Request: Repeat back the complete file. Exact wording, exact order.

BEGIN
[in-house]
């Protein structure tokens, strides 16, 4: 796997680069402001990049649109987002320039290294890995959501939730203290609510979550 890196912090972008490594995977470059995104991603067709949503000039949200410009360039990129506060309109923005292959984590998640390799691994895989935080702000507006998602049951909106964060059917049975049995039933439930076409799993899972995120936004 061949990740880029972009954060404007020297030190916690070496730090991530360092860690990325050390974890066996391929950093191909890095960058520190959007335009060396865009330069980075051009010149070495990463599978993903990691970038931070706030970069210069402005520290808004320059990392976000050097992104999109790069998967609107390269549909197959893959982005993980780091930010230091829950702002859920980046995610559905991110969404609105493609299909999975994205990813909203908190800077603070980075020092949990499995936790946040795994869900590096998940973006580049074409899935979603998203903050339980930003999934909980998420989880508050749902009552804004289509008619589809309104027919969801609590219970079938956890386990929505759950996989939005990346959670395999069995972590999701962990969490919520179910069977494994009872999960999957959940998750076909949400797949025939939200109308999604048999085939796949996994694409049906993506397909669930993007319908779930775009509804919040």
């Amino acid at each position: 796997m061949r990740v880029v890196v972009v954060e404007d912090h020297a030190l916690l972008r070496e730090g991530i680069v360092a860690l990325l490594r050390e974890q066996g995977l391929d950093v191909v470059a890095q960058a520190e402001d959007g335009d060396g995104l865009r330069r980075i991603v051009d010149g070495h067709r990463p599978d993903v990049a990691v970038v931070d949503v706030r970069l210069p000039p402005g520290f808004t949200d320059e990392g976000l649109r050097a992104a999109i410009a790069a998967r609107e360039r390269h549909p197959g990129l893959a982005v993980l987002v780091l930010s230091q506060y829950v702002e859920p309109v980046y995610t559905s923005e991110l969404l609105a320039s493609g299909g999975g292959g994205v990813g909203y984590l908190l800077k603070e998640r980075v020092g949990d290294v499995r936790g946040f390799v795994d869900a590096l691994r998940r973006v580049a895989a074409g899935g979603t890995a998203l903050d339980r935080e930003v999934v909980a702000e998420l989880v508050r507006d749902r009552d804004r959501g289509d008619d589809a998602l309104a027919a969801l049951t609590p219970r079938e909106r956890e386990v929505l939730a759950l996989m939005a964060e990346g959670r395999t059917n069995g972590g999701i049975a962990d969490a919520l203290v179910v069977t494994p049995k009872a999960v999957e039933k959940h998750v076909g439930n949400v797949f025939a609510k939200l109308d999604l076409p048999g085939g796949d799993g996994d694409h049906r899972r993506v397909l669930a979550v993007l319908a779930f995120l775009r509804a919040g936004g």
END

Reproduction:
[in-house]
């Protein structure tokens, strides 16, 4: 796997680069402001990049649109987002320039290294890995959501939730203290609510979550 890196912090972008490594995977470059995104991603067709949503000039949200410009360039990129506060309109923005292959984590998640390799691994895989935080702000507006998602049951909106964060059917049975049995039933439930076409799993899972995120936004 061949990740880029972009954060404007020297030190916690070496730090991530360092860690990325050390974890066996391929950093191909890095960058520190959007335009060396865009330069980075051009010149070495990463599978993903990691970038931070706030970069210069402005520290808004320059990392976000050097992104999109790069998967609107390269549909197959893959982005993980780091930010230091829950702002859920980046995610559905991110969404609105493609299909999975994205990813909203908190800077603070980075020092949990499995936790946040795994869900590096998940973006580049074409899935979603998203903050339980930003999934909980998420989880508050749902009552804004289509008619589809309104027919969801609590219970079938956890386990929505759950996989939005990346959670395999069995972590999701962990969490919520179910069977494994009872999960999957959940998750076909949400797949025939939200109308999604048999085939796949996994694409049906993506397909669930993007319908779930775009509804919040």
């Amino acid at each position: 796997m061949r990740v880029v890196v972009v954060e404007d912090h020297a030190l916690l972008r070496e730090g991530i680069v360092a860690l990325l490594r050390e974890q066996g995977l391929d950093v191909v470059a890095q960058a520190e402001d959007g335009d060396g995104l865009r330069r980075i991603v051009d010149g070495h067709r990463p599978d993903v990049a990691v970038v931070d949503v706030r970069l210069p000039p402005g520290f808004t949200d320059e990392g976000l649109r050097a992104a999109i410009a790069a998967r609107e360039r390269h549909p197959g990129l893959a982005v993980l987002v780091l930010s230091q506060y829950v702002e859920p309109v980046y995610t559905s923005e991110l969404l609105a320039s493609g299909g999975g292959g994205v990813g909203y984590l908190l800077k603070e998640r980075v020092g949990d290294v499995r936790g946040f390799v795994d869900a590096l691994r998940r973006v580049a895989a074409g899935g979603t890995a998203l903050d339980r935080e930003v999934v909980a702000e998420l989880v508050r507006d749902r009552d804004r959501g289509d008619d589809a998602l309104a027919a969801l049951t609590p219970r079938e909106r956890e386990v929505l939730a759950l996989m939005a964060e990346g959670r395999t059917n069995g972590g999701i049975a962990d969490a919520l203290v179910v069977t494994p049995k009872a999960v999957e039933k959940h998750v076909g439930n949400v797949f025939a609510k939200l109308d999604l076409p048999g085939g796949d799993g996994d694409h049906r899972r993506v397909l669930a979550v993007l319908a779930f995120l775009r509804a919040g936004g």